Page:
Vitamins – The fat-soluble vitamins A, D, E and K are not readily cleared from the body and are more likely to accumulate, so it is these where it is more likely to overdo dosage. For water-soluble B vitamins and vitamin C, if you take too much they will usually be flushed out by your kidneys (which is why some people call such vitamins ‘expensive pee’.) Take care not to accidentally take the same vitamins from different sources. Many older people are given calcium with vitamin D by their GPs to reduce risk of osteoporosis. Some of these may also buy multivitamins which most commonly will contain vitamin D. Another way that people may get excessive levels of vitamins is if they have large quantities of a single type of food, e.g. vast quantities of carrots, which might lead to high levels of alpha and beta-carotene (vitamin A). This is an unusual scenario, but is one reason why it is best to have a range of fruit and vegetables. Why take vitamin supplements at all? If you have a well-balanced diet with plentiful fruit and vegetables it is most likely that you will get sufficient vitamins without the need for supplements (with the exception of vitamin D in the UK Winter). Those people who have a vegan diet are likely to have vitamin deficiencies and so need supplements to stay healthy. Vitamins A, C, D and E act as antioxidants, helping to reduce inflammation in the body and for you to fight infections. However, when you take supplements, they may compete with the action of your body’s own antioxidants. When you get antioxidants through your diet they are more likely to act in harmony with your bodies’ natural antioxidants. It is also very hard to overdose on vitamins taken through your foods. Great examples of foods supplying these vitamins include: Dark green leafy vegetables, such as spinach and kale and also orange and yellow fruits and vegetables for vitamin A; citrus fruits, blackcurrants, bell peppers and peas for vitamin C; oily fish, eggs and mushrooms for vitamin D (although the best source is sunlight acting on your skin) and extra virgin olive oil or avocados, nuts and seeds for vitamin E.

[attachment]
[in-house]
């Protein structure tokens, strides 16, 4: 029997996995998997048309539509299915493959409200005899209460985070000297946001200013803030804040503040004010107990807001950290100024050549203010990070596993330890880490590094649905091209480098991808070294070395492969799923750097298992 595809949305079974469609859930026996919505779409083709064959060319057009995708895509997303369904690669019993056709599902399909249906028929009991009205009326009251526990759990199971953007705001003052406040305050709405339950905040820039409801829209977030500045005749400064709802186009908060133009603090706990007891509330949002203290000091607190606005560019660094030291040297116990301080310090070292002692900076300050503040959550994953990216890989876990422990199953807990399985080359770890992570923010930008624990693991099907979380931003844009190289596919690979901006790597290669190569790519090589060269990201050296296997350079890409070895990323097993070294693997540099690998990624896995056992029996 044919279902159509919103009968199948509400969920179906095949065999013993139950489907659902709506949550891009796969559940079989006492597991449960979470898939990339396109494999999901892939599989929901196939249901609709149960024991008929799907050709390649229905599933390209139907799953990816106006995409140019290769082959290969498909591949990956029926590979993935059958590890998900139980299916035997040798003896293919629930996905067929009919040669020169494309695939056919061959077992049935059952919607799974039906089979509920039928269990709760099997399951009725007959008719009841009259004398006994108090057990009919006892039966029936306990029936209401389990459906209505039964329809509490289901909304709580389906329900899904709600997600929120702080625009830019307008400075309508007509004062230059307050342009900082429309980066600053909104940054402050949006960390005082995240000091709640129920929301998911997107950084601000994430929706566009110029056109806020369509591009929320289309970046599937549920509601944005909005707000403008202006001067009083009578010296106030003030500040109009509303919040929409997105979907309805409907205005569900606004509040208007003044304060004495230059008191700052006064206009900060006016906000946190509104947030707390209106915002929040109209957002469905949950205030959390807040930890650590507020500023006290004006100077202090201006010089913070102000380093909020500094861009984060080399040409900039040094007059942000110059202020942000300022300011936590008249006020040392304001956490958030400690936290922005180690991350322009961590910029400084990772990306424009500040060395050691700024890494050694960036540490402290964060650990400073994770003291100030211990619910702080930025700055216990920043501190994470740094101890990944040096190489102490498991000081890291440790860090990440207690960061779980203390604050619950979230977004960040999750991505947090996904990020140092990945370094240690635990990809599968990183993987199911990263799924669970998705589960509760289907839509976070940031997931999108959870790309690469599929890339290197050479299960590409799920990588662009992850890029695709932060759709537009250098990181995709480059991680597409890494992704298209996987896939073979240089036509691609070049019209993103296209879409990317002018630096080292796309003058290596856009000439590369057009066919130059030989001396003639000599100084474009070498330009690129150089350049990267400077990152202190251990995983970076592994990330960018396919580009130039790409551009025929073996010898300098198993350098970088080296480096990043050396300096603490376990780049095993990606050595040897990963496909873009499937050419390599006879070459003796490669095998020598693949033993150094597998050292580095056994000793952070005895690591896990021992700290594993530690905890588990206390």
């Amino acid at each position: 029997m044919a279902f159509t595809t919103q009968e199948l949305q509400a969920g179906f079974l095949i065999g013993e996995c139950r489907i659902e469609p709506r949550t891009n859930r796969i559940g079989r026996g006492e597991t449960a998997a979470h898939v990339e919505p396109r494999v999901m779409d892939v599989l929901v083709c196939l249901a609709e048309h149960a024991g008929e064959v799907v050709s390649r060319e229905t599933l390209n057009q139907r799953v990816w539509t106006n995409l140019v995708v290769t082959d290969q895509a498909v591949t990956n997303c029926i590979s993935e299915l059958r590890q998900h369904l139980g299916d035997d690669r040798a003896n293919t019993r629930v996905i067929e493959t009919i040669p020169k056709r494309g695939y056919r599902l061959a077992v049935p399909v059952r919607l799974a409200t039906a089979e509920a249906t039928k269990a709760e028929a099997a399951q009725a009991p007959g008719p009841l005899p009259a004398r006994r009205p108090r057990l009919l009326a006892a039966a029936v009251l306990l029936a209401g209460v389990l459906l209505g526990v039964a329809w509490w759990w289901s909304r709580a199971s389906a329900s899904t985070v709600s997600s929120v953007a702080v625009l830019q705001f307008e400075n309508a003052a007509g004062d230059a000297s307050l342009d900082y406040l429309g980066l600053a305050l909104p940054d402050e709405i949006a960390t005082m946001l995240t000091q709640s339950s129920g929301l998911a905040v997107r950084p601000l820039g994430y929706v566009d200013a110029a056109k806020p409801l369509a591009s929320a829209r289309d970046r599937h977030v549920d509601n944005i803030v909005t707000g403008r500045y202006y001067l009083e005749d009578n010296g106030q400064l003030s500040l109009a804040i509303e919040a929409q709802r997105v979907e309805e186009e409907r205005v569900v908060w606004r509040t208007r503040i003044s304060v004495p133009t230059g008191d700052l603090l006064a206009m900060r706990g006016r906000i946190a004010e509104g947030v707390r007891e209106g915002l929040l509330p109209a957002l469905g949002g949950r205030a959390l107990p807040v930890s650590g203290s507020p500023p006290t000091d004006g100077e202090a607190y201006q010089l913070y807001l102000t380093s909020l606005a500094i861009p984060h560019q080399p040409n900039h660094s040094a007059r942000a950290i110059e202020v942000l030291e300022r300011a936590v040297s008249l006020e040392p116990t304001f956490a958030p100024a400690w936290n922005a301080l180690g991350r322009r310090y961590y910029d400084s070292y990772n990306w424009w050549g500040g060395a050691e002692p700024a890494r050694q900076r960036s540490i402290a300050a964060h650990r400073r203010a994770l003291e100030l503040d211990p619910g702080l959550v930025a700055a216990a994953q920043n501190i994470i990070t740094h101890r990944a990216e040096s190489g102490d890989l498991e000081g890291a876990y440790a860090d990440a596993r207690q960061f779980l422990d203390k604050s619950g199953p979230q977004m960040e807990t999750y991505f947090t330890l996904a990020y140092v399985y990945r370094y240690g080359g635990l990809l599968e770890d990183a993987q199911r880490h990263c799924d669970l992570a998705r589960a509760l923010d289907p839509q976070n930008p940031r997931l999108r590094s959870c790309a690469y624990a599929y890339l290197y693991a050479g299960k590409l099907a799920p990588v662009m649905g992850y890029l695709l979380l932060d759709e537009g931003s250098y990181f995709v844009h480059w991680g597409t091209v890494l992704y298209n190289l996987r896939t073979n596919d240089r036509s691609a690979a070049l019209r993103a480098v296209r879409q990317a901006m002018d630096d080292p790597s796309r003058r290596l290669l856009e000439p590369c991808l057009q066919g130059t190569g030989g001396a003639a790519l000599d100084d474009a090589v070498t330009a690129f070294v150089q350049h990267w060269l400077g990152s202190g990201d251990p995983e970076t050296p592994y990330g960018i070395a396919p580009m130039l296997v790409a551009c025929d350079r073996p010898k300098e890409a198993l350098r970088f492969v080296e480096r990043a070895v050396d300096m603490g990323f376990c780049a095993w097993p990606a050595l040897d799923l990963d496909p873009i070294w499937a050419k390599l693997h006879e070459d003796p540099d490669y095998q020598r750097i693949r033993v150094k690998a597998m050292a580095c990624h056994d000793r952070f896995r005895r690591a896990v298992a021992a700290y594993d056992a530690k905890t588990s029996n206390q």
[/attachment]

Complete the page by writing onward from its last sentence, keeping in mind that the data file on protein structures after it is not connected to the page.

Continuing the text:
Sunscreen – It is rare for people to apply too much sunscreen. More often it is too little. Ideally try to find an organic formulation, because the chemicals you apply to your skin will be absorbed. It is also often recommended to allow about 15 minutes in a day without sunscreen to help to top-up your vitamin D levels. Take care not to allow your skin to burn.